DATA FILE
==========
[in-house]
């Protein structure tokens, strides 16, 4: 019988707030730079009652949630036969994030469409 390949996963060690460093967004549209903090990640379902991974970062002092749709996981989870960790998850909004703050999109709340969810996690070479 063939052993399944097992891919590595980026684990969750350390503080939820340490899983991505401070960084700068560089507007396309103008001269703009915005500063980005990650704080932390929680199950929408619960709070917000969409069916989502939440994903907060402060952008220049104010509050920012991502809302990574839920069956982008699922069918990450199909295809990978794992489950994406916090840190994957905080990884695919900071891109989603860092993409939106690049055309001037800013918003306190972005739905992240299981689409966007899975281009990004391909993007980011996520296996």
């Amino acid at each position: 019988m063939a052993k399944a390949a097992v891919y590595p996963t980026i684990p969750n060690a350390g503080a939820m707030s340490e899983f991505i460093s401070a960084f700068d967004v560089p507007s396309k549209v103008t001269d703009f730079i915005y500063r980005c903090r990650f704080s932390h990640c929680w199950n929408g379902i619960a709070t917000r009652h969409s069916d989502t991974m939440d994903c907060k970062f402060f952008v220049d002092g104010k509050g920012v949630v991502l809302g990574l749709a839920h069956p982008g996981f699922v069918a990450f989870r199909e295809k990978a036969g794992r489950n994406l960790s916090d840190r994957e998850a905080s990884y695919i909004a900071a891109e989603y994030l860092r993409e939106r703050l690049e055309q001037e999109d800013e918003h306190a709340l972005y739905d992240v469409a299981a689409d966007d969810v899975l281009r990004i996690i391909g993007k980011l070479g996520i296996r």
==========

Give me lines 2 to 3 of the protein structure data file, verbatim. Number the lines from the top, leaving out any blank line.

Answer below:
């Protein structure tokens, strides 16, 4: 019988707030730079009652949630036969994030469409 390949996963060690460093967004549209903090990640379902991974970062002092749709996981989870960790998850909004703050999109709340969810996690070479 063939052993399944097992891919590595980026684990969750350390503080939820340490899983991505401070960084700068560089507007396309103008001269703009915005500063980005990650704080932390929680199950929408619960709070917000969409069916989502939440994903907060402060952008220049104010509050920012991502809302990574839920069956982008699922069918990450199909295809990978794992489950994406916090840190994957905080990884695919900071891109989603860092993409939106690049055309001037800013918003306190972005739905992240299981689409966007899975281009990004391909993007980011996520296996």
């Amino acid at each position: 019988m063939a052993k399944a390949a097992v891919y590595p996963t980026i684990p969750n060690a350390g503080a939820m707030s340490e899983f991505i460093s401070a960084f700068d967004v560089p507007s396309k549209v103008t001269d703009f730079i915005y500063r980005c903090r990650f704080s932390h990640c929680w199950n929408g379902i619960a709070t917000r009652h969409s069916d989502t991974m939440d994903c907060k970062f402060f952008v220049d002092g104010k509050g920012v949630v991502l809302g990574l749709a839920h069956p982008g996981f699922v069918a990450f989870r199909e295809k990978a036969g794992r489950n994406l960790s916090d840190r994957e998850a905080s990884y695919i909004a900071a891109e989603y994030l860092r993409e939106r703050l690049e055309q001037e999109d800013e918003h306190a709340l972005y739905d992240v469409a299981a689409d966007d969810v899975l281009r990004i996690i391909g993007k980011l070479g996520i296996r």